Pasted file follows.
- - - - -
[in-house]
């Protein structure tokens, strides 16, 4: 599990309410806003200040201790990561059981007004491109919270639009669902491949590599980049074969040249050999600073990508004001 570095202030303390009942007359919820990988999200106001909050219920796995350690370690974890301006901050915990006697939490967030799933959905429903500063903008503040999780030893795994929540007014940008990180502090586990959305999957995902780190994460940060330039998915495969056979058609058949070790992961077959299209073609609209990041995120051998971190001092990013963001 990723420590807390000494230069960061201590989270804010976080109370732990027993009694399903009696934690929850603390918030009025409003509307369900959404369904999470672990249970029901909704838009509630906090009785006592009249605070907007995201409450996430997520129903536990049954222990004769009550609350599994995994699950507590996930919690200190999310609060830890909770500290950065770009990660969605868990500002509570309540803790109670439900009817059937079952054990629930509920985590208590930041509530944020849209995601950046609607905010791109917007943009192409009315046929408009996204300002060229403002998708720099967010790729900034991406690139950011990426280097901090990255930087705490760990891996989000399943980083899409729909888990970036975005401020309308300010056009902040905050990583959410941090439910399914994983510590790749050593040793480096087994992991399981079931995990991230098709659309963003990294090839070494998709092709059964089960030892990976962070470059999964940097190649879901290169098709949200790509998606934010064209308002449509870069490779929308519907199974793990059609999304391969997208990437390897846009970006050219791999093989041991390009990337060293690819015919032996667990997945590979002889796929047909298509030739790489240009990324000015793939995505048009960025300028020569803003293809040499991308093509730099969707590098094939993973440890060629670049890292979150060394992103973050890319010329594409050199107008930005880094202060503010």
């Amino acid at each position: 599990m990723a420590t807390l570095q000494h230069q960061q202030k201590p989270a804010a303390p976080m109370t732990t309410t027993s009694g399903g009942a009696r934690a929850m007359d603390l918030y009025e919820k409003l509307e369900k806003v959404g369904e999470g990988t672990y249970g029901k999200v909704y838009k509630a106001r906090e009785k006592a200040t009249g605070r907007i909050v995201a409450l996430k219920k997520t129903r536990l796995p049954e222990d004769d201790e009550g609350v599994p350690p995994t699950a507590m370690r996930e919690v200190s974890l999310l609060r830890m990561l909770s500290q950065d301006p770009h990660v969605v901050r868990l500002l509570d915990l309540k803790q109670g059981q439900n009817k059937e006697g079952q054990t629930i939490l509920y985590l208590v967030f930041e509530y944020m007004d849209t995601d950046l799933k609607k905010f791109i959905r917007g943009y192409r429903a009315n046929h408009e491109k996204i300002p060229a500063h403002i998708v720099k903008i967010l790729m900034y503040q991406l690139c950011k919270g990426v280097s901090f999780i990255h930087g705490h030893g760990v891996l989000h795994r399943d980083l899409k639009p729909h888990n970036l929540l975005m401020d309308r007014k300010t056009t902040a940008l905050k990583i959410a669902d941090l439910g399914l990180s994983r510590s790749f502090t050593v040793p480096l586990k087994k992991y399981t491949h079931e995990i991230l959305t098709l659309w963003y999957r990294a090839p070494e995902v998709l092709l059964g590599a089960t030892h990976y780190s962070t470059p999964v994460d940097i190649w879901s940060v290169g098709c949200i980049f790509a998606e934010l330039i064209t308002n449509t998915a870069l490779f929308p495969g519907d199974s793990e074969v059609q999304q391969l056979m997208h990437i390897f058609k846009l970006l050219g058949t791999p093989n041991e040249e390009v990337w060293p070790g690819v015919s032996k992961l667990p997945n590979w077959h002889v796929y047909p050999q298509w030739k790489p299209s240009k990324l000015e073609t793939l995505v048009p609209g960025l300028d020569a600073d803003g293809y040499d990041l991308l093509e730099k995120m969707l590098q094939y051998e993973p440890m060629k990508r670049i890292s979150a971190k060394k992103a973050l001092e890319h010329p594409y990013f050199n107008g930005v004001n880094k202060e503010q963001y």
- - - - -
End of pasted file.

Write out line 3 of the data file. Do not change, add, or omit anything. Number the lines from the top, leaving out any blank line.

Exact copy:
């Amino acid at each position: 599990m990723a420590t807390l570095q000494h230069q960061q202030k201590p989270a804010a303390p976080m109370t732990t309410t027993s009694g399903g009942a009696r934690a929850m007359d603390l918030y009025e919820k409003l509307e369900k806003v959404g369904e999470g990988t672990y249970g029901k999200v909704y838009k509630a106001r906090e009785k006592a200040t009249g605070r907007i909050v995201a409450l996430k219920k997520t129903r536990l796995p049954e222990d004769d201790e009550g609350v599994p350690p995994t699950a507590m370690r996930e919690v200190s974890l999310l609060r830890m990561l909770s500290q950065d301006p770009h990660v969605v901050r868990l500002l509570d915990l309540k803790q109670g059981q439900n009817k059937e006697g079952q054990t629930i939490l509920y985590l208590v967030f930041e509530y944020m007004d849209t995601d950046l799933k609607k905010f791109i959905r917007g943009y192409r429903a009315n046929h408009e491109k996204i300002p060229a500063h403002i998708v720099k903008i967010l790729m900034y503040q991406l690139c950011k919270g990426v280097s901090f999780i990255h930087g705490h030893g760990v891996l989000h795994r399943d980083l899409k639009p729909h888990n970036l929540l975005m401020d309308r007014k300010t056009t902040a940008l905050k990583i959410a669902d941090l439910g399914l990180s994983r510590s790749f502090t050593v040793p480096l586990k087994k992991y399981t491949h079931e995990i991230l959305t098709l659309w963003y999957r990294a090839p070494e995902v998709l092709l059964g590599a089960t030892h990976y780190s962070t470059p999964v994460d940097i190649w879901s940060v290169g098709c949200i980049f790509a998606e934010l330039i064209t308002n449509t998915a870069l490779f929308p495969g519907d199974s793990e074969v059609q999304q391969l056979m997208h990437i390897f058609k846009l970006l050219g058949t791999p093989n041991e040249e390009v990337w060293p070790g690819v015919s032996k992961l667990p997945n590979w077959h002889v796929y047909p050999q298509w030739k790489p299209s240009k990324l000015e073609t793939l995505v048009p609209g960025l300028d020569a600073d803003g293809y040499d990041l991308l093509e730099k995120m969707l590098q094939y051998e993973p440890m060629k990508r670049i890292s979150a971190k060394k992103a973050l001092e890319h010329p594409y990013f050199n107008g930005v004001n880094k202060e503010q963001y």